Centerpartiet is a pro-immigration party, and in their campaign for the Swedish general election, 2006, they proposed to double the number of immigrants entering Sweden to 90,000 persons, or 1 per cent of the Swedish population. This was to be facilitated by issuing green cards.
In late 2012 the party stated it wanted to open the borders completely to immigration, including removing requirements for some degree of job skills and a clean criminal record. The party stressed the Canadian model and referred to it as a more successful one, stating that had Sweden had followed it the population of Sweden would have been over 40 million in 2012. Along with other controversial new proposals, which included to make polygamy legal and end compulsory schooling, this caused turmoil with parts of the party's traditional rural base who claimed that the new proposals displayed a great rift between them and the party's neo-liberal "Stockholm centre".
|This article is outdated. (November 2010)|
Centerpartiet advocates a federative model for the European Union, governed by the principle of subsidiarity. The party is against the introduction of the Euro in Sweden, and was a part of the winning no-side in the Euro referendum in 2003.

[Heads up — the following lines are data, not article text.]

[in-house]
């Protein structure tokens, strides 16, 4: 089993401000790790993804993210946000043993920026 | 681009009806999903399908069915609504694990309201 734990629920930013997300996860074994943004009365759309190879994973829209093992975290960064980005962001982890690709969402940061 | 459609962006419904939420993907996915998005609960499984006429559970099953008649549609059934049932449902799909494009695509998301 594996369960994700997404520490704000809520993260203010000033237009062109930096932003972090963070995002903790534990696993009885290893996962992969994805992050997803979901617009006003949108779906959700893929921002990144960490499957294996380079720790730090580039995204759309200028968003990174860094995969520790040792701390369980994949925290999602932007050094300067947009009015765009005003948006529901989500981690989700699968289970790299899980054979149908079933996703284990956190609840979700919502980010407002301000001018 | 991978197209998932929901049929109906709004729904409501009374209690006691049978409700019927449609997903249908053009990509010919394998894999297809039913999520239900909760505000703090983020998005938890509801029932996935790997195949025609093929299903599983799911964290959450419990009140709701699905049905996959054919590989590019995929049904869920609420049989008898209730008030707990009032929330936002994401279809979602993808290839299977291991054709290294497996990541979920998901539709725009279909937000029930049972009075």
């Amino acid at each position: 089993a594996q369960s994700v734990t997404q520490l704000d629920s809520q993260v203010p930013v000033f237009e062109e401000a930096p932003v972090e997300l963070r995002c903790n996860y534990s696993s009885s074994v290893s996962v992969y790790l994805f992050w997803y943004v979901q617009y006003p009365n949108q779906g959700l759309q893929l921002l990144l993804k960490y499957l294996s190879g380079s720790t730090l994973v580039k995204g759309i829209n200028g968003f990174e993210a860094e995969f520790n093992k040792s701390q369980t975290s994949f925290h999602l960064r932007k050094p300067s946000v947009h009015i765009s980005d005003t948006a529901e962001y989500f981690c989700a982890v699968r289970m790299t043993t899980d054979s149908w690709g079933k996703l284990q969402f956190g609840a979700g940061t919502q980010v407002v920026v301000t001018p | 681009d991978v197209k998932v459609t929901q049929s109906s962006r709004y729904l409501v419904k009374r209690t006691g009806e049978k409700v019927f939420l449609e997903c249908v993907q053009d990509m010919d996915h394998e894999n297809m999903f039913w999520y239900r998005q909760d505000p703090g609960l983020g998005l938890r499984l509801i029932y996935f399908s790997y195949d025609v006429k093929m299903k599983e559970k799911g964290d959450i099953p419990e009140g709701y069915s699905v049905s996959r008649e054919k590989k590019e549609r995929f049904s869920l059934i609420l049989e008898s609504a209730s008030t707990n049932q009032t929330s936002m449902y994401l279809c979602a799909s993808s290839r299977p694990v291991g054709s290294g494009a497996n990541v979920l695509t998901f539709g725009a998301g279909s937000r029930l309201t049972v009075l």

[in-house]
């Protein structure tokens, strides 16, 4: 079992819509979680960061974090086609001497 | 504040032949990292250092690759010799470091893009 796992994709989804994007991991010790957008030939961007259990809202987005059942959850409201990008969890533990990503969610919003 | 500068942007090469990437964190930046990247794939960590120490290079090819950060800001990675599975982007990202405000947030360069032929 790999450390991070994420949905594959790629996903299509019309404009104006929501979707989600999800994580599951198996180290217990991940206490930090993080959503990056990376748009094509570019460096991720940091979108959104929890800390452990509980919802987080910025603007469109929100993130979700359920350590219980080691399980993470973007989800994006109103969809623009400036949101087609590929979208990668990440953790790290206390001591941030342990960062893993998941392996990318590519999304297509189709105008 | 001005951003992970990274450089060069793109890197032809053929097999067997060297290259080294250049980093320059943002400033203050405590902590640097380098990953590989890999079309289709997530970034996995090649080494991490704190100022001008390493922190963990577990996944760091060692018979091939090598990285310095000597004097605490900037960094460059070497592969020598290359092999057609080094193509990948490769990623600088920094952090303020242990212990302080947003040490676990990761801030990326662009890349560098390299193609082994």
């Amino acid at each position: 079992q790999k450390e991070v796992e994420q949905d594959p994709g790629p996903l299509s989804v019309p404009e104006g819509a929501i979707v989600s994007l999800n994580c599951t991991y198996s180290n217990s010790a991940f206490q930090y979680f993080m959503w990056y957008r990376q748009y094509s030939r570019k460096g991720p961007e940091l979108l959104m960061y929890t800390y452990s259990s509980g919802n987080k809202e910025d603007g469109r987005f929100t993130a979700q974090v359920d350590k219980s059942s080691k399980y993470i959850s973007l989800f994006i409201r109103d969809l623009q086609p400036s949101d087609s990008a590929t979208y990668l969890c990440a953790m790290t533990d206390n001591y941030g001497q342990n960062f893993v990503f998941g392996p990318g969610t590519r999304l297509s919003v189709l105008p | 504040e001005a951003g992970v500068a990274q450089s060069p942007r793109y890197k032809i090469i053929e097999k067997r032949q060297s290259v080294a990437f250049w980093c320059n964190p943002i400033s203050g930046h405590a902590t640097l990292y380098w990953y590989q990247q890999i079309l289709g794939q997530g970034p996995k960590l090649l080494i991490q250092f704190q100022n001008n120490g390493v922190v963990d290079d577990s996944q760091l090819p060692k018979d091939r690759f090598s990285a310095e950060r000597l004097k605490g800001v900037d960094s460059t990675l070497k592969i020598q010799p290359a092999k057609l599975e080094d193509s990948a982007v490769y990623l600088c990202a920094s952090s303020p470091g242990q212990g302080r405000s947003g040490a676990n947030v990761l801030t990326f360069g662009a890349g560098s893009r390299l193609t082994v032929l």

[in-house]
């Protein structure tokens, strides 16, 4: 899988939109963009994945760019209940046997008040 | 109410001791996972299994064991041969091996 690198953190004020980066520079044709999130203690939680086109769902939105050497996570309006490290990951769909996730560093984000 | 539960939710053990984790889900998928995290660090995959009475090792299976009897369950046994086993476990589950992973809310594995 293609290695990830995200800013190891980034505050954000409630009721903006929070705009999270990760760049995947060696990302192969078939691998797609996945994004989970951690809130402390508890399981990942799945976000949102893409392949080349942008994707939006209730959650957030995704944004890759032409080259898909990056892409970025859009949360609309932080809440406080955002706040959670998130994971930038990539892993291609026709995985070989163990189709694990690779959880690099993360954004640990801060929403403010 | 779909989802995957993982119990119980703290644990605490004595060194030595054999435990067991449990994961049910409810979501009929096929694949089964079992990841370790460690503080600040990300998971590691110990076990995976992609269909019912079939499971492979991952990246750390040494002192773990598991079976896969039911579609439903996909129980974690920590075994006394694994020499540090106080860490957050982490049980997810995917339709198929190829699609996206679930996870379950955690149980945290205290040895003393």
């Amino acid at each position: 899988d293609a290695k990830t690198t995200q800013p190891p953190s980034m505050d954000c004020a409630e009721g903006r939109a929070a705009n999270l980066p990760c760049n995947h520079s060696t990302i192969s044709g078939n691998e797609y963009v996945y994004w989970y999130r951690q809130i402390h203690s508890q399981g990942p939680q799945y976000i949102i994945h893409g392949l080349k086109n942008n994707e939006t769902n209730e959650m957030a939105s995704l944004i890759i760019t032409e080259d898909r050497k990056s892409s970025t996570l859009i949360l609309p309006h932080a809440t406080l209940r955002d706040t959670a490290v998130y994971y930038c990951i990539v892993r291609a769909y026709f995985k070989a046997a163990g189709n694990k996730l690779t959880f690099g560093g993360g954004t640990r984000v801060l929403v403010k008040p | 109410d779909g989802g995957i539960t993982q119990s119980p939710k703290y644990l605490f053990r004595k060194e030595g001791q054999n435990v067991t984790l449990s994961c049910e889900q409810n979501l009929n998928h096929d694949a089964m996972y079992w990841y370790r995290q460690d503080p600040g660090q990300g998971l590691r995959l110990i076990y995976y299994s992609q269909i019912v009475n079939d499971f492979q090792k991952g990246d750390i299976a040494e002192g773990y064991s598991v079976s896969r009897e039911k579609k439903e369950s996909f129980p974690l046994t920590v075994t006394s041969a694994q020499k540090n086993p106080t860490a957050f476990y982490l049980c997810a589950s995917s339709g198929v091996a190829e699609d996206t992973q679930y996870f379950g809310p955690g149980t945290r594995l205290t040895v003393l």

|Election year||# of
| % of
overall seats won
|1914 (Sep)||1,507||0.2 (#4)||0||in opposition|
|1917||39,262||5.3 (#5)||9||in opposition|
|1920||52,318||7.9 (#4)||11||in opposition|
|1921||192,269||11.0 (#4)||9||in opposition|
|1924||190,396||10.8 (#4)||2||in opposition|
|1928||263,501||11.2 (#4)||4||in opposition|
|1932||321,215||14.1 (#3)||9||in opposition|
|1936||418,840||14.4 (#3)||0||in opposition|
|1940||344,345||12.0 (#3)||8||in government|
|1944||421,094||13.6 (#3)||7||in government|
|1948||480,421||12.4 (#3)||5||in opposition|
|1952||406,183||10.7 (#4)||4||in government|
|1956||366,612||9.5 (#4)||7||in government|
|1958||486,760||12.7 (#4)||13||in opposition|
|1960||579,007||13.6 (#4)||2||in opposition|
|1964||559,632||13.2 (#4)||1||in opposition|
|1968||757,215||15.7 (#2)||3||in opposition|
|1970||991,208||19.9 (#2)||32||in opposition|
|1973||1,295,246||25.1 (#2)||19||in opposition|
|1976||1,309,669||24.1 (#2)||4||in government|
|1979||984,589||18.1 (#3)||22||in government|
|1982||859,618||15.5 (#3)||8||in opposition|
|1985||490,999||8.8 (#4)||13||in opposition|
|1988||607,240||11.3 (#4)||1||in opposition|
|1991||465,356||8.5 (#4)||11||in government|
|1994||425,153||7.7 (#3)||4||in opposition|
|1998||269,762||5.1 (#5)||9||in opposition|
|2002||328,428||6.19 (#6)||4||in opposition|
|2006||437,389||7.88 (#3)||7||in government|
|2010||390,804||6.56 (#5)||6||in government|
|2014||370,834||6.1 (#5)||1||in opposition|